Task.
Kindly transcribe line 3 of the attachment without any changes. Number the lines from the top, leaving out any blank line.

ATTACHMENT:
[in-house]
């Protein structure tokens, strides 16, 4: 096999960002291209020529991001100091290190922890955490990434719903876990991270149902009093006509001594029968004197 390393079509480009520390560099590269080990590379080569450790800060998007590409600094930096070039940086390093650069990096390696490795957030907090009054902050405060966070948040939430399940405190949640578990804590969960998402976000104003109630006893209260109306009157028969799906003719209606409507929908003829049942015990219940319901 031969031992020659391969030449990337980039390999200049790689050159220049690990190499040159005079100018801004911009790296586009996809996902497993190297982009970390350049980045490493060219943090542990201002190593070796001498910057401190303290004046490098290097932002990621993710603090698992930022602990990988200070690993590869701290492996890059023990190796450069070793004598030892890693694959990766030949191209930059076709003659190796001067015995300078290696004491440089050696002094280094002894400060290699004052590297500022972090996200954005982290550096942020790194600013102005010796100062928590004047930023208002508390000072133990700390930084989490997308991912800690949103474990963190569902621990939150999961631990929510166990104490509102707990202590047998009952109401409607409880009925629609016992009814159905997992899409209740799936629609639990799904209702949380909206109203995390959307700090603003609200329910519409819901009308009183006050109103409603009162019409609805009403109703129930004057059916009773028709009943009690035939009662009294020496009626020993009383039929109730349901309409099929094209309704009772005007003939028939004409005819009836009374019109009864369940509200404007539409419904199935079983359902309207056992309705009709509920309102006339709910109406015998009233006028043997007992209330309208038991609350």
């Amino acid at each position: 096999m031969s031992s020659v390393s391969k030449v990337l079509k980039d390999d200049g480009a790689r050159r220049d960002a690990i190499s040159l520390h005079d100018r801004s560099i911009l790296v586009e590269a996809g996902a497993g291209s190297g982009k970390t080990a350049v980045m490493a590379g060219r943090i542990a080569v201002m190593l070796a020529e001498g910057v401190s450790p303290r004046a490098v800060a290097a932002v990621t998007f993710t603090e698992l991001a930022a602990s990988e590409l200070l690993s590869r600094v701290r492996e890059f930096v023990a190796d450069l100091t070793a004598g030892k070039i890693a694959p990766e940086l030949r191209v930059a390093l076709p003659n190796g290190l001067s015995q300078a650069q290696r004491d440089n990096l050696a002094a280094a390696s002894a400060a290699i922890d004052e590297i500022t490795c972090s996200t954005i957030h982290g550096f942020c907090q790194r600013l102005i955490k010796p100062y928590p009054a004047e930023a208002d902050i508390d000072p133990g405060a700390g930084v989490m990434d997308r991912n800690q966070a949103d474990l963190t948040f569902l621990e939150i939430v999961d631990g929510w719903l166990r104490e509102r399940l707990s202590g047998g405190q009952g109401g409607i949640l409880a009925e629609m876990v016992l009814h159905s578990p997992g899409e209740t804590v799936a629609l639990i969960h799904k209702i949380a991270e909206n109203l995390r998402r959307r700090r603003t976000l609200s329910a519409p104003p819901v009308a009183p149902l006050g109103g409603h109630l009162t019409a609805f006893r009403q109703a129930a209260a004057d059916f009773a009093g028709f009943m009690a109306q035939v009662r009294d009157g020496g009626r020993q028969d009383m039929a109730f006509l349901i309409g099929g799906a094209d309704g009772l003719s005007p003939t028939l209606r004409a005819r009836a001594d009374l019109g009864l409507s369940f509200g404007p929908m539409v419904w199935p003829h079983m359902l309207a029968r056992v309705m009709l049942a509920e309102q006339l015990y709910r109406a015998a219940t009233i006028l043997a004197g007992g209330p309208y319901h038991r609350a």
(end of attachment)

């Amino acid at each position: 096999m031969s031992s020659v390393s391969k030449v990337l079509k980039d390999d200049g480009a790689r050159r220049d960002a690990i190499s040159l520390h005079d100018r801004s560099i911009l790296v586009e590269a996809g996902a497993g291209s190297g982009k970390t080990a350049v980045m490493a590379g060219r943090i542990a080569v201002m190593l070796a020529e001498g910057v401190s450790p303290r004046a490098v800060a290097a932002v990621t998007f993710t603090e698992l991001a930022a602990s990988e590409l200070l690993s590869r600094v701290r492996e890059f930096v023990a190796d450069l100091t070793a004598g030892k070039i890693a694959p990766e940086l030949r191209v930059a390093l076709p003659n190796g290190l001067s015995q300078a650069q290696r004491d440089n990096l050696a002094a280094a390696s002894a400060a290699i922890d004052e590297i500022t490795c972090s996200t954005i957030h982290g550096f942020c907090q790194r600013l102005i955490k010796p100062y928590p009054a004047e930023a208002d902050i508390d000072p133990g405060a700390g930084v989490m990434d997308r991912n800690q966070a949103d474990l963190t948040f569902l621990e939150i939430v999961d631990g929510w719903l166990r104490e509102r399940l707990s202590g047998g405190q009952g109401g409607i949640l409880a009925e629609m876990v016992l009814h159905s578990p997992g899409e209740t804590v799936a629609l639990i969960h799904k209702i949380a991270e909206n109203l995390r998402r959307r700090r603003t976000l609200s329910a519409p104003p819901v009308a009183p149902l006050g109103g409603h109630l009162t019409a609805f006893r009403q109703a129930a209260a004057d059916f009773a009093g028709f009943m009690a109306q035939v009662r009294d009157g020496g009626r020993q028969d009383m039929a109730f006509l349901i309409g099929g799906a094209d309704g009772l003719s005007p003939t028939l209606r004409a005819r009836a001594d009374l019109g009864l409507s369940f509200g404007p929908m539409v419904w199935p003829h079983m359902l309207a029968r056992v309705m009709l049942a509920e309102q006339l015990y709910r109406a015998a219940t009233i006028l043997a004197g007992g209330p309208y319901h038991r609350a």